For example, for a soldier deployed in a combat zone, the thought of being attacked is a constant stressor robbing them of any amount of quality sleep. And, as mentioned, they’re trained to only sleep for short periods of time.
While this training was crucial for survival during these situations, it may not be working so well now. Do you ever wake up in the middle of the night to the slightest creak, only to find yourself checking all of the windows and doors in the house to ensure it’s safe? You might feel that this set of rounds is necessary to resume any sort of sleep. You need to know that the environment is safe and secure in order to relax and head back to the sack. This habit can be damaging not only to our sleep but to our overall health and wellbeing.
Because we felt relief from our rounds, we’ll likely want to get up every night to repeat the same process. By repeating this activity over and over, an automatic habit is formed to wake each and every night to conduct a security check.
An amazing Veteran once shared with me, “If I am asleep, Bradley, something bad will happen to my family.” If this sounds familiar, you’re definitely not alone. It’s a common thought for many individuals who have experienced traumatic situations. Their bodies internalize this event and hit the save button. I recommend the book The Body Keeps the Score if you’re interested in a deeper dive. This belief brings out a feeling that is as real as that of the sun setting on your face and is felt daily by a lot of people. They appear automatic and are out of our control.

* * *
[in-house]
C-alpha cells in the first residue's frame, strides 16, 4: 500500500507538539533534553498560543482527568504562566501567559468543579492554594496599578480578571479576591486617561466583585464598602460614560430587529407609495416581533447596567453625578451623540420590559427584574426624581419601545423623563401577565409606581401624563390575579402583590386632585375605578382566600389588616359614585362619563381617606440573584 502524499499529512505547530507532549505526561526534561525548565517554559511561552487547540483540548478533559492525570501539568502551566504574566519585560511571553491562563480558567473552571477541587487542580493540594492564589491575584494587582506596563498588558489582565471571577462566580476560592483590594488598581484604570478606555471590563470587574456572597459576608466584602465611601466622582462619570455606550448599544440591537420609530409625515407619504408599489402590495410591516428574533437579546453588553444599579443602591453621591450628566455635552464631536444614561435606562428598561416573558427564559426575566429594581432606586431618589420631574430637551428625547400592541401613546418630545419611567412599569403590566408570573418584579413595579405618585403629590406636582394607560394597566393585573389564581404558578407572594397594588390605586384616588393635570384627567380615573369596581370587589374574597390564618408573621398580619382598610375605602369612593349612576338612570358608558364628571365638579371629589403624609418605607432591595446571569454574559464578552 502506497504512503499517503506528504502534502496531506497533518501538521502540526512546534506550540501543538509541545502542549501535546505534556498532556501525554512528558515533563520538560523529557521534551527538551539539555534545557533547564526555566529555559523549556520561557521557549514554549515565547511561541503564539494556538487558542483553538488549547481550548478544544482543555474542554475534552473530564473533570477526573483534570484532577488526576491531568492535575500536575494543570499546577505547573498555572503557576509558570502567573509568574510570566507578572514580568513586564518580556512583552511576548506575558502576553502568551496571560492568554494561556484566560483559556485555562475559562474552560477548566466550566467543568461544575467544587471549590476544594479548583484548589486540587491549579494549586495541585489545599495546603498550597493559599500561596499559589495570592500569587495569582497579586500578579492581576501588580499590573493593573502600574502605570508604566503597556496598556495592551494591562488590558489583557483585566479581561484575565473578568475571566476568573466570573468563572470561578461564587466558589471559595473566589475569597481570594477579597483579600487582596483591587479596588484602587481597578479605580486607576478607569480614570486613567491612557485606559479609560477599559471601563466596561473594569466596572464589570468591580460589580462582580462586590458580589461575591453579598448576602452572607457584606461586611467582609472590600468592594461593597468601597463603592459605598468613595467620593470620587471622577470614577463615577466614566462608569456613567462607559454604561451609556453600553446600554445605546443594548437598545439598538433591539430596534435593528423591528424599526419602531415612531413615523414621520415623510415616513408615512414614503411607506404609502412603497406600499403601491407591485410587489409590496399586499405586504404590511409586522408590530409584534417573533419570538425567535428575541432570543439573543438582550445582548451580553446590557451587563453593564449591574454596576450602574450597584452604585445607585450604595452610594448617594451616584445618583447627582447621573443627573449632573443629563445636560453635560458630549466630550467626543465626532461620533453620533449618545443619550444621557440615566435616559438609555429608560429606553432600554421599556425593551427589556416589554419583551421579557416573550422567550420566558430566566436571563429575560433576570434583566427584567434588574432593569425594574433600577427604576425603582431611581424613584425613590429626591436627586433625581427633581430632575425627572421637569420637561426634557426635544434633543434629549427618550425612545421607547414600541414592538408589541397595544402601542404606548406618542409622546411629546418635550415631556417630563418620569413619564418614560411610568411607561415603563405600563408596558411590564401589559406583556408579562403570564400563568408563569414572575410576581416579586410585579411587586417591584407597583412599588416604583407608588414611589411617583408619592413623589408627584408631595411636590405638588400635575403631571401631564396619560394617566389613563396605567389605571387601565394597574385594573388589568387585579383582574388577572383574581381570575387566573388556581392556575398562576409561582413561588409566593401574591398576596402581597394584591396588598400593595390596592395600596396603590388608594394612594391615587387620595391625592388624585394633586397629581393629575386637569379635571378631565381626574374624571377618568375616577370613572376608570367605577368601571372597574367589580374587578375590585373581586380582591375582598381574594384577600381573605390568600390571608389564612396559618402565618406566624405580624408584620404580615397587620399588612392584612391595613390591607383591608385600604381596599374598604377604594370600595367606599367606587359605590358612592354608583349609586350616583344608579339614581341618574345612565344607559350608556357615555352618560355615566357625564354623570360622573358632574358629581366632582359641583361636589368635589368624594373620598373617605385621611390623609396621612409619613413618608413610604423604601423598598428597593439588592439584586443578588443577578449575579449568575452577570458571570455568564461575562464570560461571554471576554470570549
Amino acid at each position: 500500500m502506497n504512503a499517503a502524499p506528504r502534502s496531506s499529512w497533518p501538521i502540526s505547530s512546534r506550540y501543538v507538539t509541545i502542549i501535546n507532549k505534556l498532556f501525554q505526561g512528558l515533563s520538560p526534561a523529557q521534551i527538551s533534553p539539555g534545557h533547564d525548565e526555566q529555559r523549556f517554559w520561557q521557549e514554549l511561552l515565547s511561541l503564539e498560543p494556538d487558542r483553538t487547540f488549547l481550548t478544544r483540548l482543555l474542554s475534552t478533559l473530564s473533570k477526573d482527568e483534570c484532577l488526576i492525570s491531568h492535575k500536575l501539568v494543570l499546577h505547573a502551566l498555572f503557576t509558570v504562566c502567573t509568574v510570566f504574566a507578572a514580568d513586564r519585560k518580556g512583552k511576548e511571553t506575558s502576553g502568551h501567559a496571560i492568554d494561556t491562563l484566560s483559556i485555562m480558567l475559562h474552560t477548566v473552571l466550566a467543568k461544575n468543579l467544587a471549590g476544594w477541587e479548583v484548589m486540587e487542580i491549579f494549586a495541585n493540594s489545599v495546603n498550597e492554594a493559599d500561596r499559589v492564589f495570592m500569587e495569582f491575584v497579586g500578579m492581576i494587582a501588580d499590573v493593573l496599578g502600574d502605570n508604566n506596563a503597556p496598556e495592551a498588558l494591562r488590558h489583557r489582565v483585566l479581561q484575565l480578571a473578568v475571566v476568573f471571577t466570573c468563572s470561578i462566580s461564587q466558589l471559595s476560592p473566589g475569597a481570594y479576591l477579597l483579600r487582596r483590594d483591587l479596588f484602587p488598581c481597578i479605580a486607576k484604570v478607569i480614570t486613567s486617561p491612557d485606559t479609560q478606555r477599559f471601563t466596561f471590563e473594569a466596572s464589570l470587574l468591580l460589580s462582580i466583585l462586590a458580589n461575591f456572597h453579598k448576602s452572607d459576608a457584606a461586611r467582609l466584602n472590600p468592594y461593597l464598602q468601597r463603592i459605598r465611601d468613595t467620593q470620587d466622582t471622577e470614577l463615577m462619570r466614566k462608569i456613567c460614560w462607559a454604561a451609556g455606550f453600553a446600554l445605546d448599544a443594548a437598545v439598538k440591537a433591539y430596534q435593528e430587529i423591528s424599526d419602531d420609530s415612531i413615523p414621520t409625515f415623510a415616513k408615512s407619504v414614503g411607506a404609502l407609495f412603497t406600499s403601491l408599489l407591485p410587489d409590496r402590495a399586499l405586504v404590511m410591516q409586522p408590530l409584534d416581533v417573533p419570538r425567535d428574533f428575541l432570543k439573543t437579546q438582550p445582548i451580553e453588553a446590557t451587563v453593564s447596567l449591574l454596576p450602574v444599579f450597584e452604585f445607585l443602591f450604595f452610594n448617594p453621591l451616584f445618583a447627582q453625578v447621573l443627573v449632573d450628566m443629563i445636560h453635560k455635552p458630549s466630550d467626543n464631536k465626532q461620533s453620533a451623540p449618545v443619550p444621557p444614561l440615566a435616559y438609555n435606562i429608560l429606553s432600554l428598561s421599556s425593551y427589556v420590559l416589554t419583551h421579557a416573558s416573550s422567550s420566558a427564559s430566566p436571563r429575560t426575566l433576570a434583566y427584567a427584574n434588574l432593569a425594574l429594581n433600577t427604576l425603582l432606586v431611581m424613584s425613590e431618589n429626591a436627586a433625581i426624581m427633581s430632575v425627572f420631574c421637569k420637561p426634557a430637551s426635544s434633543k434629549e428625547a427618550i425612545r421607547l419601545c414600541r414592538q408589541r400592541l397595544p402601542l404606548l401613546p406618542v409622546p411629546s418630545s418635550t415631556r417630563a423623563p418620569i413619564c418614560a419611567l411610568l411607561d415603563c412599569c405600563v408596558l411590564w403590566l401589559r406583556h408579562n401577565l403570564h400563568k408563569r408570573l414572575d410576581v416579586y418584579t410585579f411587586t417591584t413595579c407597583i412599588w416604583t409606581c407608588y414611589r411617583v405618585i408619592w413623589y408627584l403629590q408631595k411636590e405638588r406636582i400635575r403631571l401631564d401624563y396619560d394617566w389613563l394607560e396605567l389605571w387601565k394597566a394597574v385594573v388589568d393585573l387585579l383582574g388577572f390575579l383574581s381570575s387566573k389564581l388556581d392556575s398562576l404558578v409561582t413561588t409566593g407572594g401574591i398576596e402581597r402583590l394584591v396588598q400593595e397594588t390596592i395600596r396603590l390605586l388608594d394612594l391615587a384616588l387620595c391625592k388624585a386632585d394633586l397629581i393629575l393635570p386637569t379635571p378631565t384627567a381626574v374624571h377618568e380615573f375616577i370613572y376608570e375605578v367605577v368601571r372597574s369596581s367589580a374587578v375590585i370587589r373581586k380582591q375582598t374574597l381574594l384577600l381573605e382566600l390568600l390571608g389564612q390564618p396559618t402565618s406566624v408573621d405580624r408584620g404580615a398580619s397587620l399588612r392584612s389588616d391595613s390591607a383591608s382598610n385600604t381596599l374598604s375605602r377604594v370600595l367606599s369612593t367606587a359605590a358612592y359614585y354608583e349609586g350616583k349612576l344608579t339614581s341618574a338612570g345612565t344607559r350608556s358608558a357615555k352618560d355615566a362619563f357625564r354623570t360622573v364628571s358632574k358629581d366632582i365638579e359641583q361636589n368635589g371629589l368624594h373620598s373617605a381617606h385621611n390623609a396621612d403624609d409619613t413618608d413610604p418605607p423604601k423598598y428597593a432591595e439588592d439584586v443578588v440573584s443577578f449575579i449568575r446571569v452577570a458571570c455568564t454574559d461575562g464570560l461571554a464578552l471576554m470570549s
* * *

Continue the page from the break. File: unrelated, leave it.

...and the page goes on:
As stated earlier, sleeping in its very nature is steeped in vulnerability. It’s giving up control. In order to allow this, we need to feel safe, comfortable, and loved. It’s important to ensure that these three factors are met when rethinking our sleep strategy.
So, what’s the first practical step to reprogram our sleep strategy?
The first step to implementing an evening wind-down routine is to create an energetic shift in the day. You have spent the last twelve hours or so committed to your day, now it’s time to send a signal that you should relax and start thinking about sleep. At least one hour before bedtime, the transition signal should be sent.
You may be thinking, I’m too busy to even consider this. I agree there will always be exceptions, but let these be exceptions and not the norm. I can guarantee that no matter what you’re working on, nine times out of ten, prioritizing your sleep and continuing your task tomorrow is more important.
Consider the word “comfort” for a moment. We seek comfort at night and what does it mean to feel comforted? I thought this was a suitable question to ask when writing about refuge as it is related to sleep. Comfort means “to give or add strength to” (“fort” is the Latin root for “strong.” “Com” is a prefix that means “alongside of”). The bedroom should be a place where we’re made strong again by being comforted. It’s no wonder we sleep under a “comforter.”
Humans are creatures of habits. The majority of what we do throughout our day is habitual whether we realize it or not. Turning your evening wind-down routine into a habit will signal to your brain that it’s now time to start preparing you for sleep. Once this routine becomes habitual, the resulting routine will allow a sense of safety.
Going to bed should not be a hassle or a chore. It’s something you get to do and is going to help you be better tomorrow.
Sleep deprivation can be harmful to our health. One night of poor or short sleep has been shown to make the body cells slightly more resistant to insulin, which makes it harder to fuel your cells with energy and easier to store fuel as fat. (More on hormonal health in future lessons.) Also, being tired lowers our inhibitions, making it more difficult to say no to processed, sugar-laden foods.
Components of a wind-down routine:
At one hour before bedtime, you might change into bed clothes and brush your teeth, then read some fiction, journal, maybe do some relaxation exercises, or contemplation (prayer or meditation) to help you put a button on your day and signal to your body that it is now time to sleep.